ATL's statement on the new offer
Commentary on the new TPS proposals from ATL general secretary Mary Bousted.
The Treasury first announced proposed changes to the Teachers' Pension Scheme in October 2010 and stated they were non-negotiable. Since then you have campaigned hard to convince the government to negotiate in good faith and to improve its offer.
Over the past 15 months, you have been on strike for the first time in ATL's 127-year history, lobbied your MPs in person and writing, signed petitions, attended rallies and marches, organised meetings at your workplaces, talked to parents and governors.
|Government opening position||Offer 2 November 2011||Agreed 19 December 2011|
|Following action on 2 June||Following action on 30 November|
|Scheme accrual rate (see FAQs)||1/65th||1/60th||1/57th|
|Retirement age||State retirement age (SRA), currently planned to rise to 68||SRA (except for transitional protection)||Improved actuarial reduction and accrual makes retirement at 65 financially viable|
|Protection||None||Members over 50 stay in current scheme until retirement||As 2 November, plus members aged 46.5 to 50 transfer to the new scheme later|
|Access for independent school teachers||No commitment||No commitment||Commitment for teachers to stay in the scheme|
It is sad but true: while months of talking produced no movement from the government despite the quality of the arguments, two very large strikes and subsequent negotiation produced these significant changes.
I want to share with you my experience of negotiations so you can understand why I signed ATL up to the Heads of Agreement, which laid down the principles for this offer. The final days of negotiation before Christmas 2011 were very fast moving and intense. The economic and political situation was worsening and, on two occasions, the Treasury withdrew offers that had been on the table. Such circumstances require difficult judgments to be made, and I believe ATL's negotiators, led by myself, acted responsibly in making them.
I received confidential briefings from a range of sources which led to the conclusion that the Treasury was under pressure to abandon the talks and impose the original proposals. Even at the 11th hour, ATL refused to agree the proposals without further improvements, including a commitment that independent schools which already have access to the Teachers' Pension Scheme will continue to do so for both existing and new teachers – which the government side eventually conceded.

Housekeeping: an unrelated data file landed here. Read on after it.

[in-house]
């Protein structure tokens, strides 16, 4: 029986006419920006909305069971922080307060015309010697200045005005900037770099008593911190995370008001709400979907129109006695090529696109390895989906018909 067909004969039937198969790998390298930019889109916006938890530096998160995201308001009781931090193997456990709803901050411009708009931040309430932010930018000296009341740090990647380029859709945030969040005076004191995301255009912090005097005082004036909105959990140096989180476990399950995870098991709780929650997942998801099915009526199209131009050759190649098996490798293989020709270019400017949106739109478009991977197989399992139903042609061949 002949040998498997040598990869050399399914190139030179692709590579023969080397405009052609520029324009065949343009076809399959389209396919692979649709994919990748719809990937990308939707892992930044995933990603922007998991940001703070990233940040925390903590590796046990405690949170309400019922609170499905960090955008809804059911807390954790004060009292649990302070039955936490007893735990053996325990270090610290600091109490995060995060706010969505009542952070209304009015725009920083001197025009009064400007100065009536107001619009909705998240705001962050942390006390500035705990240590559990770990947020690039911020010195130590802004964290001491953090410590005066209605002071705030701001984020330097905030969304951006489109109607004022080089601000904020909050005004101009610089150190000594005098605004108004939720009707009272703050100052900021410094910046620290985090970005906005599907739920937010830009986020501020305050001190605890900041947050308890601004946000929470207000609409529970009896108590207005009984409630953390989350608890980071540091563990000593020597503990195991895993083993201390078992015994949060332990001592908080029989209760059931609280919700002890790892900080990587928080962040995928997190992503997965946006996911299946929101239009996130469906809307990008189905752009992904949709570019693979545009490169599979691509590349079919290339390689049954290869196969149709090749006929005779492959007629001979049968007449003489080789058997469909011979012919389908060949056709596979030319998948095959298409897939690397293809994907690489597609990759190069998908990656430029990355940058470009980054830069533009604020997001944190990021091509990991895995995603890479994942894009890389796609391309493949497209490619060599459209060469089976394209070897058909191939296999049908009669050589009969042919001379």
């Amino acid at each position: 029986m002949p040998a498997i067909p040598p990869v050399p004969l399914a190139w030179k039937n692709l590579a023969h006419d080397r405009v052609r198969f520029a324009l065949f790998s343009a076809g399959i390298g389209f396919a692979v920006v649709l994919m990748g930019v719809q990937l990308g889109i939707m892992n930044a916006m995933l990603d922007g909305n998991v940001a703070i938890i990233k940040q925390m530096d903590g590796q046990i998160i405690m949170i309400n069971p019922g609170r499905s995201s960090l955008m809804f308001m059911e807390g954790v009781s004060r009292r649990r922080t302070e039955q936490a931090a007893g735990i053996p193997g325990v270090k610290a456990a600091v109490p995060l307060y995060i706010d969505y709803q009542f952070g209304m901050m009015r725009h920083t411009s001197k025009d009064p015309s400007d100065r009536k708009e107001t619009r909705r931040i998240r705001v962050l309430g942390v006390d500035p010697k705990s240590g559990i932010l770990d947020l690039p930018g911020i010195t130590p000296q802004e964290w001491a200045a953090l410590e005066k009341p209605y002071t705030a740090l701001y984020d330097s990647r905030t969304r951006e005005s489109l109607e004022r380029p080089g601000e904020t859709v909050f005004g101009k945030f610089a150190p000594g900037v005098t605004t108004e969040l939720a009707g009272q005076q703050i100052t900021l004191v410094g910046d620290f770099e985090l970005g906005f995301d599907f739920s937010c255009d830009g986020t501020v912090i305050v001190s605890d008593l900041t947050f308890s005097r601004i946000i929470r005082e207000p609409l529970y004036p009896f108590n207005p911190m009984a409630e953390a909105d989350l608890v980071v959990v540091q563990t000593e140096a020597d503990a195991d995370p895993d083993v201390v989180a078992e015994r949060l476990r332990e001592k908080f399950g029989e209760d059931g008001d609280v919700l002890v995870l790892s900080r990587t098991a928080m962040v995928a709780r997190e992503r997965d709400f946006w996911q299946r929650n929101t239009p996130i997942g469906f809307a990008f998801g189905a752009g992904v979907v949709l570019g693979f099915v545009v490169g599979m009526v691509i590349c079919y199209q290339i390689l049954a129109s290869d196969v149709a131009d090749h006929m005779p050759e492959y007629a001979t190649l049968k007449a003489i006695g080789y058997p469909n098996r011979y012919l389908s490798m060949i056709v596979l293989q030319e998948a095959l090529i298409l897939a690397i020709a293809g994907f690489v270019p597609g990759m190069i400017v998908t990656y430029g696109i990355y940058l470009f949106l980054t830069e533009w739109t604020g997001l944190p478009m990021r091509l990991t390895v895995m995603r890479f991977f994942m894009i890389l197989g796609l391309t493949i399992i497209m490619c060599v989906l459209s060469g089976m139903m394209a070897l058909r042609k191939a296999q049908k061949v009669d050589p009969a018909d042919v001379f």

At that time, it was clear the government would only agree to the proposals if at least one major TUC union was prepared to sign. ATL was prepared to do so because we believed it was the best offer which could be achieved by negotiation.
The alternative would have been a withdrawal of all concessions made from 2 November and the imposition of a worse scheme without the protection now available to over 40% of teachers, lecturers and leaders, nor the inclusion of independent school teachers.
What are the beneficial aspects to the proposals?
A career average scheme benefits teachers who are not promoted, or who are promoted early in their careers.
An accrual rate of 1/57ths, rather than the current 1/80ths for who joined the TPS before 2007 and 1/60ths for those who joined after 2007. This would mean a teacher's pension would grow at a faster rate than in the current TPS. This represents a 14% improvement on the accrual rate of 1/65ths, as outlined by the Government in the initial proposal.
A reduced rate of actuarial reduction from 65 onwards would mean a smaller penalty for taking pension before the normal retirement age and, when combined with the improved accrual rate, this would make retirement at 65 financially viable.
Under a career average scheme, pension entitlements depend on the individual teacher's exact career path, so the pension calculator gives an approximation but illustrates the features described above.
ATL has also produced some case study examples to demonstrate the changes under the latest proposals.
Which proposals were we unable to improve?
The government refused to negotiate on its decision to replace RPI with CPI as the index of inflation for pensions.
The government would not negotiate on its decision to impose unjustified contribution increases. To counteract this, ATL insisted on a clause in the agreement reopening the issue for 2015, with trends in opt-out from the scheme to be taken into account.
So both the government and the unions have made concessions.
What was the alternative to accepting these proposals?
If ATL's Executive Committee had failed to confirm the agreement and there wasn't at least one other major TUC teachers' union accepting the deal, the government would have immediately imposed a scheme as per its original proposals. We considered long and hard whether any other course of action than negotiation could force the government to reverse that imposition. The only one available would be a prolonged campaign of industrial action undertaken by all teachers.
Faced with such a campaign this government could react belligerently. In current economic and political circumstances, to maintain the high level of public support for public sector workers shown on 30 November would be difficult.
The government has stated clearly it is not prepared to enter into further discussion on issues it regards as closed, so there is no scope for further negotiation on any of the main features of the scheme. There is to be a timetable for further discussion of eight issues of detail (see Annex A of the Heads of Agreement).
This is not the scheme we wished for when setting out on our historic campaign, but I am proud that ATL members have achieved for themselves through campaigning activity a better scheme than the government intended.